We continued our training. I announced that they have 2 formal practices left before the competition. Of course, the morning before school practices are still available for those that choose.
The students continued to train, record their results and upload some videos of themselves doing their workouts at home on Seesaw.
The final practice. We reviewed the big ideas from the unit and how they can be applied into our unit. We also looked at the key steps for each event. The students then had the lesson uninterrupted to do final preparations.
The big day. The PE team and also the homeroom teachers have been pumping the kids up throughout the unit.
The grade 3s and 4s had most of the school day for the competition, from 11:00 – 3:40.
Organizing it has also been quite a headache but this is the second year that I have done this unit and it has been much easier to organize this year than previously.
You can see how I organized the carnival here:
First thing I had to do was collate all the student event choices. You can see it here.
Once the events were all confirmed, I randomly allocated each student to a division: Division A, B or C. Each division starts at a different event.
Afterwards, I organized the draw. Since our track only has 6 lanes, that is the maximum number of students I put in each heat. The format is a knockout draw with the top 1 or 2 athletes going into the next round. You can see it here.
With the draw completed, I could get started on the scoresheets. You can find it here, along with the rest of the Athletics handbook I gave the volunteers on the day. For each heat, semi-final and final, the scoring is as follows:
1st place: 4 points
2nd place: 3 points
3rd place: 2 points
4th and the remainder of the heat: 1 point
To help with the scoring I used SportsTracker, a great piece of web-based software created by Jarrod Robinson, the PE Geek. I uploaded all of the student information onto it, created the event order and then populated the event choices.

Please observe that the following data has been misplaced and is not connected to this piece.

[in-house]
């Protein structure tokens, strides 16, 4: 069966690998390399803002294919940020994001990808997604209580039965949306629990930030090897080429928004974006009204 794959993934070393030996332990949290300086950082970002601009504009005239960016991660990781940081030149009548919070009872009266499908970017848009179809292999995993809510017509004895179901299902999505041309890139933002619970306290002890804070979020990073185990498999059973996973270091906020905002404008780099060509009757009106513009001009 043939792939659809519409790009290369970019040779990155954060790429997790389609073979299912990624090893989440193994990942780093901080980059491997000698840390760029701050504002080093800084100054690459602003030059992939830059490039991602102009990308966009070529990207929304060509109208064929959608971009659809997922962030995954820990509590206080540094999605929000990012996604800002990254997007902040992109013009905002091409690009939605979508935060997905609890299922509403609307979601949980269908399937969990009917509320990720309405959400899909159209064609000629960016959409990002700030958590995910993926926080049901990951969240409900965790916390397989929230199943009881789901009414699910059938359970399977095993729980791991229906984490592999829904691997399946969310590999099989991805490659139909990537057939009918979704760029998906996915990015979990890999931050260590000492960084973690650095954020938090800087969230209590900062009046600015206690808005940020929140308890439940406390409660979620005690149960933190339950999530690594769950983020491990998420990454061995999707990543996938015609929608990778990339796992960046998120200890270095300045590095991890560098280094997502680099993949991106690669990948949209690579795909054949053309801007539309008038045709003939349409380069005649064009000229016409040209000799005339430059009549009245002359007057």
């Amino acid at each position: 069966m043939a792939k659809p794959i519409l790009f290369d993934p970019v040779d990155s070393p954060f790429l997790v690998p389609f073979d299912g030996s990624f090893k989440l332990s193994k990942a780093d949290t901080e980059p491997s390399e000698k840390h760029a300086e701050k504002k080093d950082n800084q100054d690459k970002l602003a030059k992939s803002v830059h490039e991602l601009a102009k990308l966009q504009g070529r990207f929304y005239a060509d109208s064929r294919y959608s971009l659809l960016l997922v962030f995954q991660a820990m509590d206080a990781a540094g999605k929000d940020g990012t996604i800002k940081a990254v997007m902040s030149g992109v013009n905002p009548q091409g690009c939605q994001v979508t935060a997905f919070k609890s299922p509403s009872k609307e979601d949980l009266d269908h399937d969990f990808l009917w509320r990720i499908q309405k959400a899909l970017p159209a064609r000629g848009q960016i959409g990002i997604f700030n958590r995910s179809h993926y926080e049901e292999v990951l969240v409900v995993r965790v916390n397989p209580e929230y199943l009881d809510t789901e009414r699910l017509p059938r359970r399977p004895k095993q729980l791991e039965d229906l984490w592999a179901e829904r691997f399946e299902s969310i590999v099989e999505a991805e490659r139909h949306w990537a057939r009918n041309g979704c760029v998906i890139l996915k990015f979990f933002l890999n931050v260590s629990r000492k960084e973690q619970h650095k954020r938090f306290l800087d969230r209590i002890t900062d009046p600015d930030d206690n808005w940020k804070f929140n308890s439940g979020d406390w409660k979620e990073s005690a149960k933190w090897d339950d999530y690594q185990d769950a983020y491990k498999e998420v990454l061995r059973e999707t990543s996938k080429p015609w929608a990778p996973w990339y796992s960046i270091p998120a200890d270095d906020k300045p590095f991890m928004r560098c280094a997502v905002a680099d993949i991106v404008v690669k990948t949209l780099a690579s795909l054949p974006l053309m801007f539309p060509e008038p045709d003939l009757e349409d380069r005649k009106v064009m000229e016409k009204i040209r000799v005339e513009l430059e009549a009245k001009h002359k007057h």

After each rotation, the volunteers hand me their scoresheets and I enter them into SportsTracker. This automatically updates the individual scores and the team scores, which are projected onto a big screen the students can check out easily.
To help with the track timing, we used SprintTimer. It is quite battery heavy, so make sure you bring an external power source or multiple iPads, we went through a couple on the day.
I made a short video outlining the unit, you can see it here. Please note that this is mainly footage from my grade 5s and 6s, so the central idea is different.
Overall, it was a very successful day with awesome support from everyone in the school community. Stacks of teachers, younger students and parents came to witness the spectacle.
I also used this Athletics Carnival format for an inter-school competition my school hosted where 6 schools took part with 96 students.
To wrap up the unit, we reviewed the day they had during the carnival, shared some success stories and anything else that was on their mind. I felt that the students really grew from this unit, since the big ideas were explicit and applicable.
I then gave them their summative assessment, which consisted of 3 sections, but they could present it in any format they wish:
Being as creative as possible, explain everything you have learned in this unit.
Tell me about your experience in the Athletics Carnival. Again, please be creative, a storyline, a comic book, anything to make it engaging and informative.
Perseverance is a very powerful trait, what does it mean to you? How can you use it in your everyday life? Give examples.
There we have it, my favorite unit of the year. It has big ideas, a big finish and is largely student-led. Any questions or comments, please drop me a line here.